\begin{equation*} \langle \jackJ_{(r)}\jackJ_{(\mu)}, \jackJ_\lambda \rangle = \left( \prod_{\square \in \mu} A_{\lambda \mu}(\square) \right) \left( \prod_{\square \in (r)} h_{(r)}(\square) \right) \left( \prod_{\square \in \lambda} B_{\lambda \mu}(\square) \right) \end{equation*}

where

\begin{align} A_{\lambda \mu}(\square) &= \begin{cases} h'_\mu(\square) \text{ if $\lambda/\mu$ does does not intersect the column of $\square$} \\ h_\mu(\square) \text{ otherwise,} \\ \end{cases} \\ B_{\lambda \mu}(\square) &= \begin{cases} h_\lambda(\square) \text{ if $\lambda/\mu$ does does not intersect the column of $\square$} \\ h'_\lambda(\square) \text{ otherwise.} \\ \end{cases} \end{align}

The middle product is simply $r!a^r.$

A dual Pieri rule, for computing $\langle \jackJ_{(1^r)}\jackJ_{(\mu)}, \jackJ_\lambda \rangle$ is given in [Thm. 6.1, KS96]. It is given for the Jack $P$ functions, and is stated as follows. Let $X(\lambda/\mu)$ be the set of boxes $(i,j)$ in $\mu,$ such that $\mu_i=\lambda_i$ and $\mu'_j \lt \lambda'_j.$ Then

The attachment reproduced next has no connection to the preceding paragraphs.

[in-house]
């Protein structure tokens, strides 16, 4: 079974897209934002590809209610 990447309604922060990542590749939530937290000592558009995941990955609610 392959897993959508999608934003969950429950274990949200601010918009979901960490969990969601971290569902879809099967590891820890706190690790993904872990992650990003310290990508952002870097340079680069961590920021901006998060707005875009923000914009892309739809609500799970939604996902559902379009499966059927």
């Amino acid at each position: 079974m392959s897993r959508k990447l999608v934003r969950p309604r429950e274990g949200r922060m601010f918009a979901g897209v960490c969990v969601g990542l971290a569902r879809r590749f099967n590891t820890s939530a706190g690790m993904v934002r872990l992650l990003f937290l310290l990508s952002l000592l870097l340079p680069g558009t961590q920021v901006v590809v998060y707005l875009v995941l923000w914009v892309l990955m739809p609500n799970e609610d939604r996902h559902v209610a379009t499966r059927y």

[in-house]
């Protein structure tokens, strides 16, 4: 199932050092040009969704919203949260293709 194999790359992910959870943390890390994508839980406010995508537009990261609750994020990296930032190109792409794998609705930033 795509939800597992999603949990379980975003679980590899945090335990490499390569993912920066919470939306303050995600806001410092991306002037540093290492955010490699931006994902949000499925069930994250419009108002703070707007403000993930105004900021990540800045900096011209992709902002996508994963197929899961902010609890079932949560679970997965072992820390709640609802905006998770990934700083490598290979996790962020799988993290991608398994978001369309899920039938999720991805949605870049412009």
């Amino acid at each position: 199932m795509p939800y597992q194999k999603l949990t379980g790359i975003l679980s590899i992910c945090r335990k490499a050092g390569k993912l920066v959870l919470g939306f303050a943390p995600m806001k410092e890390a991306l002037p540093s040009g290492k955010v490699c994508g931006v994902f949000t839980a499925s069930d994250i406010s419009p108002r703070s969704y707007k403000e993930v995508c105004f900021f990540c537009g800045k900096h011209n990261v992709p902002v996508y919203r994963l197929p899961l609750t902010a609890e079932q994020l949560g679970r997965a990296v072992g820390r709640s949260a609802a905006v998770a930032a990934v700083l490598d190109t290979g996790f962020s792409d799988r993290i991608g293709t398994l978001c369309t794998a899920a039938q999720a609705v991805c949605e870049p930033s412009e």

$\langle \jackP_{(1^r)}\jackP_{(\mu)}, \jackP_\lambda \rangle = \prod_{\square \in X(\lambda/\mu)} \frac{ h'_\lambda(\square) h_\mu(\square)}{h_\lambda(\square) h'_\mu(\square)}.$

There is a nice symmetry for the Littlewood–Richardson coefficients, where conjugation of all three shapes correspond to swapping upper and lower hooks, see Eq. 2.3.1 in https://rucore.libraries.rutgers.edu/rutgers-lib/44186/PDF/1/play/.

### Jack in power-sum basis

In [HW17], a formula for $\jackJ_\lambda (x;a)$ in terms of power-sum symmetric functions is given. It is in general not cancellation free.

A formula for the Schur expansion is also given, but it is fairly complicated and not cancellation free in general.

### Jack Littlewood–Richardson conjecture

Conjecture (See [Sta89]).

R. Stanley conjecture that the coefficients $g^\lambda_{\mu\nu}(a) \coloneqq H'_\lambda H_\mu H_\nu \langle \jackP_\mu \jackP_\nu, \jackP_\lambda \rangle_a = \langle \jackJ_\mu \jackJ_\nu, \jackJ_\lambda \rangle_a$ are polynomials in $a$ with non-negative integer coefficients.

Polynomiality of $g^\lambda_{\mu\nu}(a)$ has been proved [KS97], so only the non-negativity result remains open. The case when the indexing partitions has at most three parts is proved in [Naq], and another case involving rectangular shapes is considered in [CJ].

This conjecture has a generalization for shifted Jack polynomials.

Lemma.

The coefficients $g^\lambda_{\mu\nu}(a)$ can be computed via